What makes a good plan?

Linked to my previous post with the super helpful Life Plan document, I thought worth sharing what makes a good plan, whether it's for sporting challenges, career goals and/ or life. 

Having just reinvigorated my challenge prowess, with the '24 hours in a day' relay challenge, I am back feeling the power of a good goal. This post summarises my research around the topic of setting and sticking to a worthy goal!

 Copyright David Altabev

Copyright David Altabev


The challenge involved running 10km at each hour of the clock over the course of the month that the I Move London Relay was on. 

So that's a 1am stage, 2am, 3am…all the way back around to midnight. I choose to do it when I noticed, though I was leading the operations of the month long running relay, I wasn't doing much running myself - and that's not what Exerk is about!
 
Needless to say, I wasn’t clever and calculated about it – I only decided to do this 10 days into the month, then was at Love Trails Festival for 3 days so really only had 2 weeks to do it! Which meant 30km and 20km totals on several days, with breaks between the stages to shower (remember how hot July was!!) and get some work done.

Instead, I think the reason it was successful was for these 5 reasons that we can apply when filling in the life plan:

1. Be essentialist

Focus in on what's important - don't be too scatter gun with theme and number of goals. Be clear on why you're doing the challenge, what succeeding in that goal is, when you're starting and finishing - deadlines are very useful for focusing on. This will help you set meaningful goals you actually want. I hear so many stories about someone saying they're going to run a half marathon with no desire to actually do it...just that their friend did it once so they thought they might as well! Get rid of the fluff!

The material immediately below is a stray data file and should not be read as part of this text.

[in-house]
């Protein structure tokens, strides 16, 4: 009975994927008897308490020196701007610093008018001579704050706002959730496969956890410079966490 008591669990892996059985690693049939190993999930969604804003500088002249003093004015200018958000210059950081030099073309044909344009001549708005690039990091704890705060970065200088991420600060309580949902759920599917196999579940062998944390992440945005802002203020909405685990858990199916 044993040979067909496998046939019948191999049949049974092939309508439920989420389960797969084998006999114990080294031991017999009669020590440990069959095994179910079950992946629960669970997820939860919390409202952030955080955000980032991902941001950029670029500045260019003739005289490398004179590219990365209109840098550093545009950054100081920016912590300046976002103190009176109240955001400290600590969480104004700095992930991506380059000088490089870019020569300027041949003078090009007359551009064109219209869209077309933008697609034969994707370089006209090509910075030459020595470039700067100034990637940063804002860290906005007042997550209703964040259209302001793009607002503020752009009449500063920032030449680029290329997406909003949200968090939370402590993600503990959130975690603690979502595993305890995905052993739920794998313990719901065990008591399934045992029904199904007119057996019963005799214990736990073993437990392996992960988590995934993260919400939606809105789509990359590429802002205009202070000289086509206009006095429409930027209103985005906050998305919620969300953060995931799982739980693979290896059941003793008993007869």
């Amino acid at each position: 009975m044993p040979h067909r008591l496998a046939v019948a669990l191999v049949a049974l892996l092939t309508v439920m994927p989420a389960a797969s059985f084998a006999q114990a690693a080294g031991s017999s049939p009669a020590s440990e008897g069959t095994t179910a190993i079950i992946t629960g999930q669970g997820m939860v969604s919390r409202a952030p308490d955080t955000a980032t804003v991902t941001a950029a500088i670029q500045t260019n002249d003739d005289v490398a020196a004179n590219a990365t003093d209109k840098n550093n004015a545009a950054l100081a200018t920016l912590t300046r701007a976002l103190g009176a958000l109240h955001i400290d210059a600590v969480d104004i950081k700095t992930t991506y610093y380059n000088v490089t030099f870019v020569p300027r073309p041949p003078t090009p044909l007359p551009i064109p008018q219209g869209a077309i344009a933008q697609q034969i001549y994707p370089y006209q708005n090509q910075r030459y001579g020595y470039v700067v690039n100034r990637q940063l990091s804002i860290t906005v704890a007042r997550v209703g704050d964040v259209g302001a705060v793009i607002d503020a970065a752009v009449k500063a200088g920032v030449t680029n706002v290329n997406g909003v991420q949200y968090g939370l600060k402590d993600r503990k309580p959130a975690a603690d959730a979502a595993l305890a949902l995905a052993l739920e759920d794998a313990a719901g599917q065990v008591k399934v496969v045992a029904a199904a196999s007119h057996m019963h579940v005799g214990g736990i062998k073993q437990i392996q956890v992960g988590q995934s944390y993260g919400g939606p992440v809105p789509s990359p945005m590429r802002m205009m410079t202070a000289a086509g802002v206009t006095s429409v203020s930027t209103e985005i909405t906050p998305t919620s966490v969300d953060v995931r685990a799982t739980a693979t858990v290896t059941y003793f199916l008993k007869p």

(Important thing for the '24 hours in a day' challenge was to build running into my routine in a fun and purposeful way. Completing it had a deadline of 29th July, and would mean 240km, and have lots of memories).


2. Communicate your ambition


Bringing people along with you on the journey (physically or remotely) will provide the social accountability to stick with it. Tell people about your plan - colleagues are the best as you see them every day and psychology determines most of us want to be seen as people of our words. Saying it out loud will prove your commitment. If you're not willing to tell people, it is perhaps a symptom that your fear of failure will hold you back from success. If you're concerned it is weird to tell people, fundraising for a charity is a great way to tell people you're doing something brave. It also helps make the goal bigger than yourself.

(The relay marshals and runners were my accountability buddies - whether people knew I was aiming for that or not, often the first question people asked was 'how many stages have you run.'  Putting a post on social media about my commitment usually helps me too.)


3. Bitesize the headline goal